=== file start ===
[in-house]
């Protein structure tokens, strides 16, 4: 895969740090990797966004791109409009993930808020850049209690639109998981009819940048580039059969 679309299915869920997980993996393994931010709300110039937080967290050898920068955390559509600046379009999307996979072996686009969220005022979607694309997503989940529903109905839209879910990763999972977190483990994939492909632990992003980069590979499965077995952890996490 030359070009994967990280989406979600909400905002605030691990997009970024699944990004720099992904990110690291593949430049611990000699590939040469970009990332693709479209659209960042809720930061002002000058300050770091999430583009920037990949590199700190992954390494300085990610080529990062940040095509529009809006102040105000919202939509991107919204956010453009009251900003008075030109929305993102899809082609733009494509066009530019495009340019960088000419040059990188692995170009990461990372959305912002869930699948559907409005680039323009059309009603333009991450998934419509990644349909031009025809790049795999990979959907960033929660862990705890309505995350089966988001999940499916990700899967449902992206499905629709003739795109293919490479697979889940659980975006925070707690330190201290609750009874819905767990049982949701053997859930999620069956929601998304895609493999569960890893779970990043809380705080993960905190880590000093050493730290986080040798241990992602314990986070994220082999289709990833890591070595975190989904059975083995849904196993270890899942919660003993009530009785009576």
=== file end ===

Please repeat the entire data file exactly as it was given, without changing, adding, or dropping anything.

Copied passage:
[in-house]
């Protein structure tokens, strides 16, 4: 895969740090990797966004791109409009993930808020850049209690639109998981009819940048580039059969 679309299915869920997980993996393994931010709300110039937080967290050898920068955390559509600046379009999307996979072996686009969220005022979607694309997503989940529903109905839209879910990763999972977190483990994939492909632990992003980069590979499965077995952890996490 030359070009994967990280989406979600909400905002605030691990997009970024699944990004720099992904990110690291593949430049611990000699590939040469970009990332693709479209659209960042809720930061002002000058300050770091999430583009920037990949590199700190992954390494300085990610080529990062940040095509529009809006102040105000919202939509991107919204956010453009009251900003008075030109929305993102899809082609733009494509066009530019495009340019960088000419040059990188692995170009990461990372959305912002869930699948559907409005680039323009059309009603333009991450998934419509990644349909031009025809790049795999990979959907960033929660862990705890309505995350089966988001999940499916990700899967449902992206499905629709003739795109293919490479697979889940659980975006925070707690330190201290609750009874819905767990049982949701053997859930999620069956929601998304895609493999569960890893779970990043809380705080993960905190880590000093050493730290986080040798241990992602314990986070994220082999289709990833890591070595975190989904059975083995849904196993270890899942919660003993009530009785009576």